Sunday, April 29, 2007

Iraqi Artists Look to Spruce Up Baghdad

BAGHDAD - It was something you don't see everyday on the streets of Baghdad, a man squatting on the sidewalk, earnestly dipping a brush into yellow paint, then sweeping it onto a concrete wall.

But a group of Iraqi artists - Sunnis, Shiites, Kurds and others - have come together to beautify a stretch of the bleak, gray blast barriers on central Baghdad's Saadoun Street erected to protect the area from car bombings and other attacks.

The murals range from the pastoral to the historical - with scenes from the era of the ancient Babylonian King Hammurabi.

"About 80 Iraqi artists from different parts of Iraq and of different religious and ethnic backgrounds decided to participate in this initiative in a bid to bring happiness and joy to the Iraqis who see these walls everywhere and everyday and can't do anything about it," Talib Muhsin said as he painted a 2 1/2-by-10-yard scene of a palm grove with white birds.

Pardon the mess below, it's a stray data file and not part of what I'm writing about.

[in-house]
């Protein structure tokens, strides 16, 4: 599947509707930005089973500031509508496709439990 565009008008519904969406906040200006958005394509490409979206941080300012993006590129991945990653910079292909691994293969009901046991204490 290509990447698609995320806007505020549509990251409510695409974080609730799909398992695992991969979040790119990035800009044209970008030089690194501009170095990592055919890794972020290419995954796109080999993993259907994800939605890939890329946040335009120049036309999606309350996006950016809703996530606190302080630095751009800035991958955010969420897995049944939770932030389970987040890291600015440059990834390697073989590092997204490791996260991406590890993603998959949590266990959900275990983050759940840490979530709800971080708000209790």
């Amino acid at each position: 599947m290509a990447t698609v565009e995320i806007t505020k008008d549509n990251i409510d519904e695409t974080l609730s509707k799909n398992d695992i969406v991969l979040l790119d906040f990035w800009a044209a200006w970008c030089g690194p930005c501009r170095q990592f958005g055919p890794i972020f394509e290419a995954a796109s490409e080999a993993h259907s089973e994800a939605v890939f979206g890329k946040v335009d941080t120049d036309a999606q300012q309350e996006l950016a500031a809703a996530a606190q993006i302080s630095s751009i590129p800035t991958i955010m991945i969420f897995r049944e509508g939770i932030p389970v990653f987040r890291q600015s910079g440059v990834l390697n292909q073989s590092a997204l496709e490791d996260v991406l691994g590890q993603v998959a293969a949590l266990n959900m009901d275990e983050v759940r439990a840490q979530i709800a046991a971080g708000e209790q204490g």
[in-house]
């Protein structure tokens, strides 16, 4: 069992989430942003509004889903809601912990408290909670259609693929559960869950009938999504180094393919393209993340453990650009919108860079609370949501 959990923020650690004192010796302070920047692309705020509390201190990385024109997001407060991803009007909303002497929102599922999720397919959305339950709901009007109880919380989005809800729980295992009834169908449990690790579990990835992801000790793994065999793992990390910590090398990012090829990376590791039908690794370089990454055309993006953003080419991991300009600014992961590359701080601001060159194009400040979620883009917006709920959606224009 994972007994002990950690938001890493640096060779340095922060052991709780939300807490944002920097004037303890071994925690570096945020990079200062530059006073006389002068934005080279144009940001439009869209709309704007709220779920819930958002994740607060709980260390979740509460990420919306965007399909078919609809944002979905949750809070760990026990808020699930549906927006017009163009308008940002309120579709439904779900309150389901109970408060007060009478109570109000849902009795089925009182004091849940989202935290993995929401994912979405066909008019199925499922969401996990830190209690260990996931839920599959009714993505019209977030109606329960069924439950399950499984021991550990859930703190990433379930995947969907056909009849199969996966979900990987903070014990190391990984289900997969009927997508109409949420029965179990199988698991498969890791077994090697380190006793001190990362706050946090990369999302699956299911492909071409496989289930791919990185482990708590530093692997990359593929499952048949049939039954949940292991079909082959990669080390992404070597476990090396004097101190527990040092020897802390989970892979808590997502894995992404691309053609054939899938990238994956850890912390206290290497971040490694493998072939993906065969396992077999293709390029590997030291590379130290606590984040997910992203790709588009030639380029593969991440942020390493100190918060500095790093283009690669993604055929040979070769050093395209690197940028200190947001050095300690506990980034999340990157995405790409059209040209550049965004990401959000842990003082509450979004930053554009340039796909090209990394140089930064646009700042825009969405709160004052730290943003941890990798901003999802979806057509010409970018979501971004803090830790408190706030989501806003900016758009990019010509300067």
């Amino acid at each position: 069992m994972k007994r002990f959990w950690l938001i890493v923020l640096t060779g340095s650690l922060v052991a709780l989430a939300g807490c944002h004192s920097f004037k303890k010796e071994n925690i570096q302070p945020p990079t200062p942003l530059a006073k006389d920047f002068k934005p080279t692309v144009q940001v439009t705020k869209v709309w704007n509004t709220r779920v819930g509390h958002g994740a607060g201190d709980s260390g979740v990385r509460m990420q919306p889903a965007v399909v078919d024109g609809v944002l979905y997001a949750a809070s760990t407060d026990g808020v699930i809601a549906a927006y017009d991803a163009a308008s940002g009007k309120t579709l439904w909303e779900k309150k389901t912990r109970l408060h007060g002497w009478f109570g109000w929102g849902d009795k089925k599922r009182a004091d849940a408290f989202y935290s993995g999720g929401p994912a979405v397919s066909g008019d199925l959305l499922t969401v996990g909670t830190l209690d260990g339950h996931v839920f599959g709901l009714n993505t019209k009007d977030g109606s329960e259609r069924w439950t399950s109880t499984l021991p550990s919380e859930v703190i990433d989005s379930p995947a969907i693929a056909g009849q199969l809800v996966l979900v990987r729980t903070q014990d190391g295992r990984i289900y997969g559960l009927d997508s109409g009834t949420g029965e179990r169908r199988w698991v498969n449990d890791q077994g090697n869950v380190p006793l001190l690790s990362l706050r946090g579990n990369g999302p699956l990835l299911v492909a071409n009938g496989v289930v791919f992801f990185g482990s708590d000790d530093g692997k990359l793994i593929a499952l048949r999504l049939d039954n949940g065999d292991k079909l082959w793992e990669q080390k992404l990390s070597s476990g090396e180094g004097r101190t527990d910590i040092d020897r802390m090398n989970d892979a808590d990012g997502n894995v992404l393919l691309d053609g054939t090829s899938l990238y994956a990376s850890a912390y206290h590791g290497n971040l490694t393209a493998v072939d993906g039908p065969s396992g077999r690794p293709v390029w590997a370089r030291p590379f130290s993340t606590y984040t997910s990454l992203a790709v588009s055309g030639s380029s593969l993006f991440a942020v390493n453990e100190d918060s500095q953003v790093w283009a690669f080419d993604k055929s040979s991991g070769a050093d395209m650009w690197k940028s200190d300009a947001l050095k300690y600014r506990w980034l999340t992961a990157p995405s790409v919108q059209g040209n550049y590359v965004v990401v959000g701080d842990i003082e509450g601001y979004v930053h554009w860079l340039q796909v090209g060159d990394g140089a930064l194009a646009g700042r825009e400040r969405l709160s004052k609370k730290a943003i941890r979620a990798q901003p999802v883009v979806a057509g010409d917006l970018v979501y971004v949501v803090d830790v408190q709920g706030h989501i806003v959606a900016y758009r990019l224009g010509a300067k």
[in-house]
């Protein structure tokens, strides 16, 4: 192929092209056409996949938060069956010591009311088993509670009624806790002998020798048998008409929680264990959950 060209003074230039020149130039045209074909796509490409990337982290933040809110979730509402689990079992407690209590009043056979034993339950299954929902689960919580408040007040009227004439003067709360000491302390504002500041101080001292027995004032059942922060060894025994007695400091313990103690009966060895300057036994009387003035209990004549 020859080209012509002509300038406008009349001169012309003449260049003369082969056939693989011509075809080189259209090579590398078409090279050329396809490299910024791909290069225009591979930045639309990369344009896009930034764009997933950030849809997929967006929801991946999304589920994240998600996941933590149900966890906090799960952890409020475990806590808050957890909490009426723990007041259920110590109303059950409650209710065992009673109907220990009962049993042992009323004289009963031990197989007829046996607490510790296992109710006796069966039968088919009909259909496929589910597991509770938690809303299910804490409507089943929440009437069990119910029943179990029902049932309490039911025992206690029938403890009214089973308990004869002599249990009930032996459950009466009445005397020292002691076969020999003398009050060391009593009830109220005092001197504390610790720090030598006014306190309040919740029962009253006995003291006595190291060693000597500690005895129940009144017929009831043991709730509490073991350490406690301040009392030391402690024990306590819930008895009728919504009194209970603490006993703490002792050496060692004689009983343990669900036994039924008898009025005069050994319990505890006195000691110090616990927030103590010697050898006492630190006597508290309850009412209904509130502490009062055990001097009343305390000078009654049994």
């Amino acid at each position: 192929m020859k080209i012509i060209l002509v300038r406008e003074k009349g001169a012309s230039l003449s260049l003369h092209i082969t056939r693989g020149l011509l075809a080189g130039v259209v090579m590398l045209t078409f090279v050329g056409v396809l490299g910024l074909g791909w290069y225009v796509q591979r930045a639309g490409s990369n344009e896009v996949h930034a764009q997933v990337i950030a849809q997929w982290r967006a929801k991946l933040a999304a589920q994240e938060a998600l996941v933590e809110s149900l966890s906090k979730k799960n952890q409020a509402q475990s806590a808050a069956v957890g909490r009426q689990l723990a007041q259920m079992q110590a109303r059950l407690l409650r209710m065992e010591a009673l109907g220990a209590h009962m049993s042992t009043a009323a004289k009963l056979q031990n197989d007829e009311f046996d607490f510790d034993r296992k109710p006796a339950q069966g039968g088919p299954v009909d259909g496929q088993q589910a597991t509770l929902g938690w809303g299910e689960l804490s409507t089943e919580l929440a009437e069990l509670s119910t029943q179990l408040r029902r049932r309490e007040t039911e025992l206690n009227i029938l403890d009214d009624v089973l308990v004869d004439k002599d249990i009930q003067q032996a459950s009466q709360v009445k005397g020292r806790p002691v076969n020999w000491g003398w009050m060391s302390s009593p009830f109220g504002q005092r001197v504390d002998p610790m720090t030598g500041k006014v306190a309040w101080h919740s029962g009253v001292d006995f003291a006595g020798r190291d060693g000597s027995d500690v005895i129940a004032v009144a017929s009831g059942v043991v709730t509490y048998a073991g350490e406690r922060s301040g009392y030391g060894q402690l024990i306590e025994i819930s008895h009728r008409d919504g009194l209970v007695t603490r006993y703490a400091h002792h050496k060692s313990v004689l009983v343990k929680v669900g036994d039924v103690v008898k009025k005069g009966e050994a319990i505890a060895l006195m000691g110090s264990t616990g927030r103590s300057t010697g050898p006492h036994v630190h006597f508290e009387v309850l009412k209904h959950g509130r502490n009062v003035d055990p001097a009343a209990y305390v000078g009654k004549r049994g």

The initiative comes as Iraqis are engaged in a fierce debate over a wall under construction elsewhere in Baghdad.

The U.S. military announced earlier this month that it was building a three-mile long, 12-foot tall security barrier in Azamiyah, a Sunni stronghold in northern Baghdad whose residents often fall victim to retaliatory mortar attacks by Shiite militants following bombings usually blamed on Sunni insurgents.

U.S. and Iraqi officials say the plan was aimed at protecting the neighborhood and was one of several security measures that were part of a strategy of enforcing so-called "gated communities."

Residents and Sunni leaders complained it was a form of discrimination that would isolate the community.

Muhsin, a 42-year-old artist who graduated from Iraq's College of Fine Arts in 1987, said that as long as authorities insisted on building the walls, they may as well look nice........

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